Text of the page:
Labor Market Casts Pall Over Japan
Apr. 13, 1999
TOKYO (AP) _ Worsening conditions in Japan's labor market are casting a shadow over budding signs of improvement in business sentiment, the Economic Planning Agency said Tuesday.
In its April report, the EPA said that while conditions remain severe, the deterioration of the economy is slowing to a halt _ the same assessment it reported last month.
Still, accelerating corporate restructuring is leaving more and more people out of work amid Japan's worst recession in 50 years.
The unemployment rate soared to a record high of 4.6 percent in February, the latest month for which data are available. That caused the agency to downgrade its view of the employment situation in its report.
EPA chief Taichi Sakaiya has warned that the jobless rate could rise well above 5 percent in coming months as companies shed redundant workers.
Despite the increasing unemployment, Takashi Omori, director of the national economic division at the EPA's research bureau, said the possibility the overall economy may worsen further ``has receded for now.''
For now government spending was putting a floor under the economy and preventing it from worsening, the EPA said.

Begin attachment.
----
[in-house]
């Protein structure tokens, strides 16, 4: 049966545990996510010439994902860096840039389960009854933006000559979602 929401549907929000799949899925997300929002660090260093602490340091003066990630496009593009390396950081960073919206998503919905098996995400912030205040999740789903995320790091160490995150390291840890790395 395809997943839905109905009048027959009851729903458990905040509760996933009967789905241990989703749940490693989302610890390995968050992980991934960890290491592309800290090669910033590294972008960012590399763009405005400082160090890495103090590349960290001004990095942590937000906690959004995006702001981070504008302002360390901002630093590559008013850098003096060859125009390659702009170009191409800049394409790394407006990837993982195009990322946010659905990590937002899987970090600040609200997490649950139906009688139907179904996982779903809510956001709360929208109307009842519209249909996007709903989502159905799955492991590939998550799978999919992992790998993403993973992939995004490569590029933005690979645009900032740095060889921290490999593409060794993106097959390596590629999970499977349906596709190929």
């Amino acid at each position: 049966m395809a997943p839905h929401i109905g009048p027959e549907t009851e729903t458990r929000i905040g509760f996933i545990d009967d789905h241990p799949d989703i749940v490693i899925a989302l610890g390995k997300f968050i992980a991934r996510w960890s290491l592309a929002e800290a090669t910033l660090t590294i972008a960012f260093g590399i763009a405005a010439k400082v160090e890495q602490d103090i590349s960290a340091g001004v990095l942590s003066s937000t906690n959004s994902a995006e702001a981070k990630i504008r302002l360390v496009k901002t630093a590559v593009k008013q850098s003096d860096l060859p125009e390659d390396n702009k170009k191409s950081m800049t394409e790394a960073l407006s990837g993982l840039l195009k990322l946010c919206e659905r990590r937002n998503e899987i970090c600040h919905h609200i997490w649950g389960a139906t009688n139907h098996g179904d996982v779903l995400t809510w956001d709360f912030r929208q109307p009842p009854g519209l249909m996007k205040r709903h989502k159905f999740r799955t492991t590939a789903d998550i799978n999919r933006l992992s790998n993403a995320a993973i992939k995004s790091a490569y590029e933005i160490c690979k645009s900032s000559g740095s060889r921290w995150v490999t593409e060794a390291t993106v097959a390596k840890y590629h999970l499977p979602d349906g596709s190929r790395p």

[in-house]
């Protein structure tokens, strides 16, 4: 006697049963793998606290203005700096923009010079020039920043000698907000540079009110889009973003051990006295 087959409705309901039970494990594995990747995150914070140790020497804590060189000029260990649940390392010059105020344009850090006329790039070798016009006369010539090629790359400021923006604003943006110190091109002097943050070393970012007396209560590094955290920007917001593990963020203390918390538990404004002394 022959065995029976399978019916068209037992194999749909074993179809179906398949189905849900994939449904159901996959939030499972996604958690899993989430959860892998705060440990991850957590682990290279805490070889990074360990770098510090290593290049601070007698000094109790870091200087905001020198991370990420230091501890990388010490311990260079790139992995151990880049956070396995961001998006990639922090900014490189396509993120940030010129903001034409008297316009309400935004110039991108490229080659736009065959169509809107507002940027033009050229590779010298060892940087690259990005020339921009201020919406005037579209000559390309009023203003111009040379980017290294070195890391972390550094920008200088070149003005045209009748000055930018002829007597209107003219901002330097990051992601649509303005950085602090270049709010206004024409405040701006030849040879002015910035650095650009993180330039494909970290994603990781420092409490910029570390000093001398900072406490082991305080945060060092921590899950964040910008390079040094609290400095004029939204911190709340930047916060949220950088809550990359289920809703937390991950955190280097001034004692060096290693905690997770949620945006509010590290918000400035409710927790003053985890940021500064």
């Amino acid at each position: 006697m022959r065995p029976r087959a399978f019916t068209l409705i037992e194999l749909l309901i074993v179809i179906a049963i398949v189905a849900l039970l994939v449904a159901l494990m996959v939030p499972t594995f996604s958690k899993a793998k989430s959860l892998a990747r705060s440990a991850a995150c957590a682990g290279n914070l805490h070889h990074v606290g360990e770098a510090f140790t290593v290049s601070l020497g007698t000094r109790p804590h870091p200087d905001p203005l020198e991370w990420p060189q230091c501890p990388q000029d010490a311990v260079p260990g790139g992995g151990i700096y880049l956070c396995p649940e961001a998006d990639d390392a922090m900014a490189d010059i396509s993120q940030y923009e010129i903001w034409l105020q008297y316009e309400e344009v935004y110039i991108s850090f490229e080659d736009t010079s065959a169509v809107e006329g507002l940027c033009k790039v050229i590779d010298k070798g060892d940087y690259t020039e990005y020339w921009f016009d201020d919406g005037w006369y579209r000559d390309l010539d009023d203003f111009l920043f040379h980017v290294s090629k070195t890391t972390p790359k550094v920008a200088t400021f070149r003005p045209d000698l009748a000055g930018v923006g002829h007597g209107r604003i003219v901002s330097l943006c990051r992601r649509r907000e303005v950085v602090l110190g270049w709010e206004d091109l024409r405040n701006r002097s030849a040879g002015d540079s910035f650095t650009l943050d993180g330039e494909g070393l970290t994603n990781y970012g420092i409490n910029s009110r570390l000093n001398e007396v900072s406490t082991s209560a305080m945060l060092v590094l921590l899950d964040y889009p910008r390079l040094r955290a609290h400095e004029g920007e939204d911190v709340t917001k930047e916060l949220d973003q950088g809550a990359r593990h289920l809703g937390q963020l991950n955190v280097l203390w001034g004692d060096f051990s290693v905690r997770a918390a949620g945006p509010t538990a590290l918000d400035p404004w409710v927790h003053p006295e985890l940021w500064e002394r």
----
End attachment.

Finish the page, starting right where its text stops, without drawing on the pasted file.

The EPA noted there have been some signs of improvement since last month's report. The Bank of Japan's latest survey of business sentiment, released last week, showed that corporate sentiment improved across the board in the first quarter of 1999.
Part of that improvement was due to lower interest rates and easier credit conditions, as the effects of the central bank's loose monetary stance and steps taken to stabilize the financial system filtered through the economy, the EPA said.
The agency also said that lower interest rates are helping to spark a nascent recovery in housing construction.
Omori described the economy as remaining in a precarious state, saying that as long as the beneficial effects of policy steps last, sentiment could improve and lead to stronger economic activity. Conversely, however, he said the policy effects could wear off, thus pulling the rug out from under the economy.
``At this point, both (scenarios) are possible,'' he said.